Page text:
Kids caught up in foster, court systems need your help

Jesse Felder /

Right here in our community there are abused and neglected children who live in the shadows of our lives. She may be the little girl in your son’s kindergarten class who had to move homes and change schools three or four times in the last year. He may be the lonely child at the park who doesn’t join the game.

The foster care and child welfare system is full of compassionate lawyers, judges, social workers and foster families, but according to recent statistics, each year roughly 400 children are placed in foster care right here in our community. This intense need can strain the system to the point where it is simply unable to protect the rights of each child. So the little girl, who has already suffered in an abusive home, enters the foster care system, which places her in three or four different homes in just a few months. Or the two siblings who lost their mother to incarceration are split up and end up living on opposite sides of town.

This isn’t just a problem; it is nothing short of a violation of their human rights. A child cannot defend his or her own rights, but a CASA volunteer can!

Court Appointed Special Advocates of Central Oregon is a nonprofit organization that trains and supports volunteers — people like you and me — to speak and act as advocates for the best interests of abused and neglected children. They are trained to work within the child welfare and family court systems and are appointed by judges to individual cases. With the help of a CASA volunteer, a child is half as likely to languish in foster care and much more likely to find a safe and permanent home.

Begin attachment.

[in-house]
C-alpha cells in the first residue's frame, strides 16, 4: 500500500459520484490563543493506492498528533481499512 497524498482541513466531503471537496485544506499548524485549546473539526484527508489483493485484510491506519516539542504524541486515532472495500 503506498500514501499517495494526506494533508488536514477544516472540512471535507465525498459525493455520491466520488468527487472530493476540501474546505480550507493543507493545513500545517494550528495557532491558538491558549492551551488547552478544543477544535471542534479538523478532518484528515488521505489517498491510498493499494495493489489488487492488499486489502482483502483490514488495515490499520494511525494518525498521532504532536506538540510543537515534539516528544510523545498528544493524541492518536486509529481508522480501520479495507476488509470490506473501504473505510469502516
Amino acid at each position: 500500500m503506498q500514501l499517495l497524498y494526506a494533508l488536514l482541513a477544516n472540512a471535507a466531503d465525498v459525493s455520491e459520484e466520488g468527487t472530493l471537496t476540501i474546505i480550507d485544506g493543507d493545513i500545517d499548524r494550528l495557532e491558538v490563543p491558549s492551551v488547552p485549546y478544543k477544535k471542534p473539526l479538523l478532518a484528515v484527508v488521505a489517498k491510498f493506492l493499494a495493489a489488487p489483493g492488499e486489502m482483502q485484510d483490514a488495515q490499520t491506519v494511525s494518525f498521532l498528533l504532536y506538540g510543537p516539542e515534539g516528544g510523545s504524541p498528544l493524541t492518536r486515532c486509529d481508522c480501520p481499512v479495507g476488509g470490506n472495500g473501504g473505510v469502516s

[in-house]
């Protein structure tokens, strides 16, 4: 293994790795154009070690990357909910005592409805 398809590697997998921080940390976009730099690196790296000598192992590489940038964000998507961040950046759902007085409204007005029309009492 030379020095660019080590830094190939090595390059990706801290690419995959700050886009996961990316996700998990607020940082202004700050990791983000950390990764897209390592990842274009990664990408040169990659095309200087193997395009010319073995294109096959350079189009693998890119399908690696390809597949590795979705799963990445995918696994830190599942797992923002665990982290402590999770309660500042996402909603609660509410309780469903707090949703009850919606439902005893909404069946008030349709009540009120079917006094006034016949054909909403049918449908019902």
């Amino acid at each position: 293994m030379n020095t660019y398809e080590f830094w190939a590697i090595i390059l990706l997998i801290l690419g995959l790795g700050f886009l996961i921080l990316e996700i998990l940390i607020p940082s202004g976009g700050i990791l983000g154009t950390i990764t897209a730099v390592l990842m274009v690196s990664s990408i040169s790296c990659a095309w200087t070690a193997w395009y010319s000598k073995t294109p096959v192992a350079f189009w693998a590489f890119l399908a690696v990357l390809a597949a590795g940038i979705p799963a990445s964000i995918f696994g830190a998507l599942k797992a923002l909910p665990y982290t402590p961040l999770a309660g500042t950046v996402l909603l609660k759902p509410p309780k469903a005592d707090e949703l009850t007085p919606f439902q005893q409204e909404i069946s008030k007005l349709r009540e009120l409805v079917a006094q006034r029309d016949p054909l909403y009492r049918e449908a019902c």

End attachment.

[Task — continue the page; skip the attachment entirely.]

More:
I have seen firsthand the transformative impact a CASA volunteer can have on a child. Without his CASA volunteer, who has stood by him for over a decade, my foster son would not be the confident, thriving young man he is today. His CASA volunteer is an inspiring example of the major positive impact we can have on the lives of kids in need when we are willing to fight for and protect their fundamental right to be safe, to be treated with dignity and respect and to learn and grow in the safe embrace of a loving family.

But right now, 32 children do not have access to a CASA volunteer. We are dedicated to ensuring that each and every child in the foster care and child welfare system has a qualified CASA volunteer looking out for their best interests. To do this, we must significantly increase our volunteer base here in Central Oregon.

Every child has a right to thrive, to be treated with dignity, and to live in a safe, loving home. Every child deserves a fighting chance. Once grown, these former foster youths could be our future doctors, teachers and leaders. Coming through a period of vulnerability and fear, the child can then understand his potential and his rights. She will believe in herself. That is our incredible opportunity, our challenge and our obligation as a society.

I invite you, my fellow Central Oregonians, to stand up with me and support these children. There are all kinds of ways to get involved. Go to CASAofCentralOregon.org and see how you can make a difference.